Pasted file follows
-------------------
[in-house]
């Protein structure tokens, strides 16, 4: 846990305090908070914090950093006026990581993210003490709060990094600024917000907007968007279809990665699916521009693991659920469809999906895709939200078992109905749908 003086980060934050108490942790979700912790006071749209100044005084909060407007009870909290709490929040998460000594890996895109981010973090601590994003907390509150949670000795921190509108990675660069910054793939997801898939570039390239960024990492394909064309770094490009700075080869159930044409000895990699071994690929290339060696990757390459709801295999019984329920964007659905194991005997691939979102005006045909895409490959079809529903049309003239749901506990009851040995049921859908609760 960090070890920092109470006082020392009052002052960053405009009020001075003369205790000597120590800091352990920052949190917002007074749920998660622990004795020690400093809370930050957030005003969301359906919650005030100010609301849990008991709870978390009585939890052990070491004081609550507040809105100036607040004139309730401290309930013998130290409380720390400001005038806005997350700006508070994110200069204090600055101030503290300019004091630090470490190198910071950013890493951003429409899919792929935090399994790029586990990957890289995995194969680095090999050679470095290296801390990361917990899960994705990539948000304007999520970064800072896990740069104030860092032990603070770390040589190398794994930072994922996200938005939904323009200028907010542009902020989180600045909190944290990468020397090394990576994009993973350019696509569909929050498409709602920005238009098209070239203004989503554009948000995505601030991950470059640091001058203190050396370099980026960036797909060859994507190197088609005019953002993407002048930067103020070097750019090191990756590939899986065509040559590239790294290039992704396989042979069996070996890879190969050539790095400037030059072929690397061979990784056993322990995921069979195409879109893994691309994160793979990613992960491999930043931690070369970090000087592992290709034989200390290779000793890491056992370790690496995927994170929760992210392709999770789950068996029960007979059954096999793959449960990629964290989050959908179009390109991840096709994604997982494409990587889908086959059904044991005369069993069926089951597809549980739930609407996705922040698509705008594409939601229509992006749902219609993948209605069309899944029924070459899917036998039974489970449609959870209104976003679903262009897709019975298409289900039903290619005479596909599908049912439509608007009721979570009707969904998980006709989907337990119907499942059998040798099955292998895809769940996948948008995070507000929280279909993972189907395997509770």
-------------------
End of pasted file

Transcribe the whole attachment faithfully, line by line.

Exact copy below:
[in-house]
């Protein structure tokens, strides 16, 4: 846990305090908070914090950093006026990581993210003490709060990094600024917000907007968007279809990665699916521009693991659920469809999906895709939200078992109905749908 003086980060934050108490942790979700912790006071749209100044005084909060407007009870909290709490929040998460000594890996895109981010973090601590994003907390509150949670000795921190509108990675660069910054793939997801898939570039390239960024990492394909064309770094490009700075080869159930044409000895990699071994690929290339060696990757390459709801295999019984329920964007659905194991005997691939979102005006045909895409490959079809529903049309003239749901506990009851040995049921859908609760 960090070890920092109470006082020392009052002052960053405009009020001075003369205790000597120590800091352990920052949190917002007074749920998660622990004795020690400093809370930050957030005003969301359906919650005030100010609301849990008991709870978390009585939890052990070491004081609550507040809105100036607040004139309730401290309930013998130290409380720390400001005038806005997350700006508070994110200069204090600055101030503290300019004091630090470490190198910071950013890493951003429409899919792929935090399994790029586990990957890289995995194969680095090999050679470095290296801390990361917990899960994705990539948000304007999520970064800072896990740069104030860092032990603070770390040589190398794994930072994922996200938005939904323009200028907010542009902020989180600045909190944290990468020397090394990576994009993973350019696509569909929050498409709602920005238009098209070239203004989503554009948000995505601030991950470059640091001058203190050396370099980026960036797909060859994507190197088609005019953002993407002048930067103020070097750019090191990756590939899986065509040559590239790294290039992704396989042979069996070996890879190969050539790095400037030059072929690397061979990784056993322990995921069979195409879109893994691309994160793979990613992960491999930043931690070369970090000087592992290709034989200390290779000793890491056992370790690496995927994170929760992210392709999770789950068996029960007979059954096999793959449960990629964290989050959908179009390109991840096709994604997982494409990587889908086959059904044991005369069993069926089951597809549980739930609407996705922040698509705008594409939601229509992006749902219609993948209605069309899944029924070459899917036998039974489970449609959870209104976003679903262009897709019975298409289900039903290619005479596909599908049912439509608007009721979570009707969904998980006709989907337990119907499942059998040798099955292998895809769940996948948008995070507000929280279909993972189907395997509770």